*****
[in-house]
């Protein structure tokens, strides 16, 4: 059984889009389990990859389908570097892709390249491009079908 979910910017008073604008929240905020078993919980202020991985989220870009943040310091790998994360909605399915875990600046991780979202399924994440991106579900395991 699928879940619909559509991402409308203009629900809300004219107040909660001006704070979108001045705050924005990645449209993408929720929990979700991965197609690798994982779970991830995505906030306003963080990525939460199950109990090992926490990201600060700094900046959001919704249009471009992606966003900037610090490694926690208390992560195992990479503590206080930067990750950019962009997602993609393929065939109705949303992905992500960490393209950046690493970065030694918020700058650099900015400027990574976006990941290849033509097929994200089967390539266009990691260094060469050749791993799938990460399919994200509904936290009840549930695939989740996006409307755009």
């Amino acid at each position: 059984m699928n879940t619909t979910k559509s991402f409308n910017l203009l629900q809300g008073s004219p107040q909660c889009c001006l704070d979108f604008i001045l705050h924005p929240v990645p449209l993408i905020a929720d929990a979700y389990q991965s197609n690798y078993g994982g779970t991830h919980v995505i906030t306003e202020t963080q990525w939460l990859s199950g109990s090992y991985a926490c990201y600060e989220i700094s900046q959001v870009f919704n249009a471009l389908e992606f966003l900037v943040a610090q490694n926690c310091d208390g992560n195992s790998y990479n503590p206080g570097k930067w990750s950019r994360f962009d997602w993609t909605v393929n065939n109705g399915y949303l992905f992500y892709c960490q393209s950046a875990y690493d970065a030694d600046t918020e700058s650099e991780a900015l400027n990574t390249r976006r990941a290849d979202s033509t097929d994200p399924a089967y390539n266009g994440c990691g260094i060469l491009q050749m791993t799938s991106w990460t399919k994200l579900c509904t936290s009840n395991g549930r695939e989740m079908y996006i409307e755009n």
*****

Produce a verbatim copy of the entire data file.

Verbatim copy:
[in-house]
């Protein structure tokens, strides 16, 4: 059984889009389990990859389908570097892709390249491009079908 979910910017008073604008929240905020078993919980202020991985989220870009943040310091790998994360909605399915875990600046991780979202399924994440991106579900395991 699928879940619909559509991402409308203009629900809300004219107040909660001006704070979108001045705050924005990645449209993408929720929990979700991965197609690798994982779970991830995505906030306003963080990525939460199950109990090992926490990201600060700094900046959001919704249009471009992606966003900037610090490694926690208390992560195992990479503590206080930067990750950019962009997602993609393929065939109705949303992905992500960490393209950046690493970065030694918020700058650099900015400027990574976006990941290849033509097929994200089967390539266009990691260094060469050749791993799938990460399919994200509904936290009840549930695939989740996006409307755009």
């Amino acid at each position: 059984m699928n879940t619909t979910k559509s991402f409308n910017l203009l629900q809300g008073s004219p107040q909660c889009c001006l704070d979108f604008i001045l705050h924005p929240v990645p449209l993408i905020a929720d929990a979700y389990q991965s197609n690798y078993g994982g779970t991830h919980v995505i906030t306003e202020t963080q990525w939460l990859s199950g109990s090992y991985a926490c990201y600060e989220i700094s900046q959001v870009f919704n249009a471009l389908e992606f966003l900037v943040a610090q490694n926690c310091d208390g992560n195992s790998y990479n503590p206080g570097k930067w990750s950019r994360f962009d997602w993609t909605v393929n065939n109705g399915y949303l992905f992500y892709c960490q393209s950046a875990y690493d970065a030694d600046t918020e700058s650099e991780a900015l400027n990574t390249r976006r990941a290849d979202s033509t097929d994200p399924a089967y390539n266009g994440c990691g260094i060469l491009q050749m791993t799938s991106w990460t399919k994200l579900c509904t936290s009840n395991g549930r695939e989740m079908y996006i409307e755009n």